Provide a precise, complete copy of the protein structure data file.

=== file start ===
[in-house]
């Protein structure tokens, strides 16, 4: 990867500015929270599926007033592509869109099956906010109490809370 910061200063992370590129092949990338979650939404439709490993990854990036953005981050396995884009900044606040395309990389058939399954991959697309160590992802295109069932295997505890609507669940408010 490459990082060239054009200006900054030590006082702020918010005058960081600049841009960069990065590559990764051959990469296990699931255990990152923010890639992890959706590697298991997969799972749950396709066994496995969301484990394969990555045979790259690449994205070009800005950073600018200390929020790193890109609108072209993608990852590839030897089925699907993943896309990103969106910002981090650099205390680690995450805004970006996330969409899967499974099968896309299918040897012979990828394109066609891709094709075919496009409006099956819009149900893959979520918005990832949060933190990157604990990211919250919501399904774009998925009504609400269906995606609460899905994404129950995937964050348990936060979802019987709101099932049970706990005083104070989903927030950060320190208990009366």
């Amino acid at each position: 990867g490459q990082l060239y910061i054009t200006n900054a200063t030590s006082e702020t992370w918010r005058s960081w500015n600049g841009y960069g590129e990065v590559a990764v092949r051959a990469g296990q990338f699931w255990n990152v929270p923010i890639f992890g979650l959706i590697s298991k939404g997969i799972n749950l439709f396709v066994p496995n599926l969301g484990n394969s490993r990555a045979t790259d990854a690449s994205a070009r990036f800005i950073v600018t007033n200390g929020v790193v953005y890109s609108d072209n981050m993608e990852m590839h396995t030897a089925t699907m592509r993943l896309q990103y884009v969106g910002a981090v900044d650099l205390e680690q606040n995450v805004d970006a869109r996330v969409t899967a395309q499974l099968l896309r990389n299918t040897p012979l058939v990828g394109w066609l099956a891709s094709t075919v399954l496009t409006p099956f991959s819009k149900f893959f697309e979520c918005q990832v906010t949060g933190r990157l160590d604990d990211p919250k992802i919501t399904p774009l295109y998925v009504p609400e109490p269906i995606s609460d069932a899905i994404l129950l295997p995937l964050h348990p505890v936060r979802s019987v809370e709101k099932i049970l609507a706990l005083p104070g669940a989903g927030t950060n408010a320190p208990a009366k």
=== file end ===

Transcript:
[in-house]
């Protein structure tokens, strides 16, 4: 990867500015929270599926007033592509869109099956906010109490809370 910061200063992370590129092949990338979650939404439709490993990854990036953005981050396995884009900044606040395309990389058939399954991959697309160590992802295109069932295997505890609507669940408010 490459990082060239054009200006900054030590006082702020918010005058960081600049841009960069990065590559990764051959990469296990699931255990990152923010890639992890959706590697298991997969799972749950396709066994496995969301484990394969990555045979790259690449994205070009800005950073600018200390929020790193890109609108072209993608990852590839030897089925699907993943896309990103969106910002981090650099205390680690995450805004970006996330969409899967499974099968896309299918040897012979990828394109066609891709094709075919496009409006099956819009149900893959979520918005990832949060933190990157604990990211919250919501399904774009998925009504609400269906995606609460899905994404129950995937964050348990936060979802019987709101099932049970706990005083104070989903927030950060320190208990009366």
């Amino acid at each position: 990867g490459q990082l060239y910061i054009t200006n900054a200063t030590s006082e702020t992370w918010r005058s960081w500015n600049g841009y960069g590129e990065v590559a990764v092949r051959a990469g296990q990338f699931w255990n990152v929270p923010i890639f992890g979650l959706i590697s298991k939404g997969i799972n749950l439709f396709v066994p496995n599926l969301g484990n394969s490993r990555a045979t790259d990854a690449s994205a070009r990036f800005i950073v600018t007033n200390g929020v790193v953005y890109s609108d072209n981050m993608e990852m590839h396995t030897a089925t699907m592509r993943l896309q990103y884009v969106g910002a981090v900044d650099l205390e680690q606040n995450v805004d970006a869109r996330v969409t899967a395309q499974l099968l896309r990389n299918t040897p012979l058939v990828g394109w066609l099956a891709s094709t075919v399954l496009t409006p099956f991959s819009k149900f893959f697309e979520c918005q990832v906010t949060g933190r990157l160590d604990d990211p919250k992802i919501t399904p774009l295109y998925v009504p609400e109490p269906i995606s609460d069932a899905i994404l129950l295997p995937l964050h348990p505890v936060r979802s019987v809370e709101k099932i049970l609507a706990l005083p104070g669940a989903g927030t950060n408010a320190p208990a009366k």